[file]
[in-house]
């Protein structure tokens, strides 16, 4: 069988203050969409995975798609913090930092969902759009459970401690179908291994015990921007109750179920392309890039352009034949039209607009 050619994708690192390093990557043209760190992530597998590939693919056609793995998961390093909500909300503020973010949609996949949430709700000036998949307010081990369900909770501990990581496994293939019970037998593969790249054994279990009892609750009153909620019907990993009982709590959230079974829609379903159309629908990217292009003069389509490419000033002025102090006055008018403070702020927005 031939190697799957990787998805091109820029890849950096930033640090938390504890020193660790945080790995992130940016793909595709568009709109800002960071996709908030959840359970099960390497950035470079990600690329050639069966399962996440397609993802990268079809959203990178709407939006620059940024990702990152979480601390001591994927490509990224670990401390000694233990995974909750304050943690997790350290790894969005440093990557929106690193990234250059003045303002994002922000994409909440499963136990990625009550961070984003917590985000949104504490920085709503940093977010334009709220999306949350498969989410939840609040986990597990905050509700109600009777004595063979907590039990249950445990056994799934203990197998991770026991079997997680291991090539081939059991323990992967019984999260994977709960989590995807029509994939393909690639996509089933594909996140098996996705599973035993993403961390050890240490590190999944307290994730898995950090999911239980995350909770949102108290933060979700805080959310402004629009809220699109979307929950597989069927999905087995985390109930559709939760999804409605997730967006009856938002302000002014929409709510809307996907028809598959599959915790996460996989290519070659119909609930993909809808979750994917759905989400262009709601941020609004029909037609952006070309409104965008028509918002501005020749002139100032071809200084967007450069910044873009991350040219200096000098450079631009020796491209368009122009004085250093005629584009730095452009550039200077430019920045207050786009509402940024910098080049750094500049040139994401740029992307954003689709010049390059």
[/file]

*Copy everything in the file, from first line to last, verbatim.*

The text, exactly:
[in-house]
């Protein structure tokens, strides 16, 4: 069988203050969409995975798609913090930092969902759009459970401690179908291994015990921007109750179920392309890039352009034949039209607009 050619994708690192390093990557043209760190992530597998590939693919056609793995998961390093909500909300503020973010949609996949949430709700000036998949307010081990369900909770501990990581496994293939019970037998593969790249054994279990009892609750009153909620019907990993009982709590959230079974829609379903159309629908990217292009003069389509490419000033002025102090006055008018403070702020927005 031939190697799957990787998805091109820029890849950096930033640090938390504890020193660790945080790995992130940016793909595709568009709109800002960071996709908030959840359970099960390497950035470079990600690329050639069966399962996440397609993802990268079809959203990178709407939006620059940024990702990152979480601390001591994927490509990224670990401390000694233990995974909750304050943690997790350290790894969005440093990557929106690193990234250059003045303002994002922000994409909440499963136990990625009550961070984003917590985000949104504490920085709503940093977010334009709220999306949350498969989410939840609040986990597990905050509700109600009777004595063979907590039990249950445990056994799934203990197998991770026991079997997680291991090539081939059991323990992967019984999260994977709960989590995807029509994939393909690639996509089933594909996140098996996705599973035993993403961390050890240490590190999944307290994730898995950090999911239980995350909770949102108290933060979700805080959310402004629009809220699109979307929950597989069927999905087995985390109930559709939760999804409605997730967006009856938002302000002014929409709510809307996907028809598959599959915790996460996989290519070659119909609930993909809808979750994917759905989400262009709601941020609004029909037609952006070309409104965008028509918002501005020749002139100032071809200084967007450069910044873009991350040219200096000098450079631009020796491209368009122009004085250093005629584009730095452009550039200077430019920045207050786009509402940024910098080049750094500049040139994401740029992307954003689709010049390059």